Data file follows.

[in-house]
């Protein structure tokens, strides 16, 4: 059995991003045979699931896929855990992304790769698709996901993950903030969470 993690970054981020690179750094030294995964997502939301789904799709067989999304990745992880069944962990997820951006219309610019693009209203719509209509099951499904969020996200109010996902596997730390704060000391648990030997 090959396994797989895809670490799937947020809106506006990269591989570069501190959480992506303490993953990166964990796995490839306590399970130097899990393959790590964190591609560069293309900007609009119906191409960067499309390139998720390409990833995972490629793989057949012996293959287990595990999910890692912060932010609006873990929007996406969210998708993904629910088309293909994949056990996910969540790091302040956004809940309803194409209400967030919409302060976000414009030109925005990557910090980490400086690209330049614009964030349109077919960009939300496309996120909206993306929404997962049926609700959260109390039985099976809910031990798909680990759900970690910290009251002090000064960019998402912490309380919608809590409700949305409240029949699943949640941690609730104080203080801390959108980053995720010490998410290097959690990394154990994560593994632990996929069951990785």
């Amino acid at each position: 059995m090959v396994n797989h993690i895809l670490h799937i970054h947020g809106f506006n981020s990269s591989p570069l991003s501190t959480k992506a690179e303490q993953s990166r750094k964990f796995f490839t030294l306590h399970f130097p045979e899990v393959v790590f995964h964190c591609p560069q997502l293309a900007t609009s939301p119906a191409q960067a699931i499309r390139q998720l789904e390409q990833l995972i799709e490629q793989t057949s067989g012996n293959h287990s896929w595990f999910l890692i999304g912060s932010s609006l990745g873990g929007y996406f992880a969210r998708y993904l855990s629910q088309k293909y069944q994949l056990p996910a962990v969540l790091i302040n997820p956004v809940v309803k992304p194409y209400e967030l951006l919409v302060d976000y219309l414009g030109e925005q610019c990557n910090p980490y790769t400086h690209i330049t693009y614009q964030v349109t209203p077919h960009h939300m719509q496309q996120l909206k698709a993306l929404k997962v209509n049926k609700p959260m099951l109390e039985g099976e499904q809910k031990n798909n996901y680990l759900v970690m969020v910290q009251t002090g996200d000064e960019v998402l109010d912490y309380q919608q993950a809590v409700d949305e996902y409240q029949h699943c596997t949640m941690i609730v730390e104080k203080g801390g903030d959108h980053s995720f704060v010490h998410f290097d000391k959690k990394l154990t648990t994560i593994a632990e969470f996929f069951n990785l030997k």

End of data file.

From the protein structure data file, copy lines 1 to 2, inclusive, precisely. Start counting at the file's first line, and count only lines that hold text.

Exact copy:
[in-house]
């Protein structure tokens, strides 16, 4: 059995991003045979699931896929855990992304790769698709996901993950903030969470 993690970054981020690179750094030294995964997502939301789904799709067989999304990745992880069944962990997820951006219309610019693009209203719509209509099951499904969020996200109010996902596997730390704060000391648990030997 090959396994797989895809670490799937947020809106506006990269591989570069501190959480992506303490993953990166964990796995490839306590399970130097899990393959790590964190591609560069293309900007609009119906191409960067499309390139998720390409990833995972490629793989057949012996293959287990595990999910890692912060932010609006873990929007996406969210998708993904629910088309293909994949056990996910969540790091302040956004809940309803194409209400967030919409302060976000414009030109925005990557910090980490400086690209330049614009964030349109077919960009939300496309996120909206993306929404997962049926609700959260109390039985099976809910031990798909680990759900970690910290009251002090000064960019998402912490309380919608809590409700949305409240029949699943949640941690609730104080203080801390959108980053995720010490998410290097959690990394154990994560593994632990996929069951990785």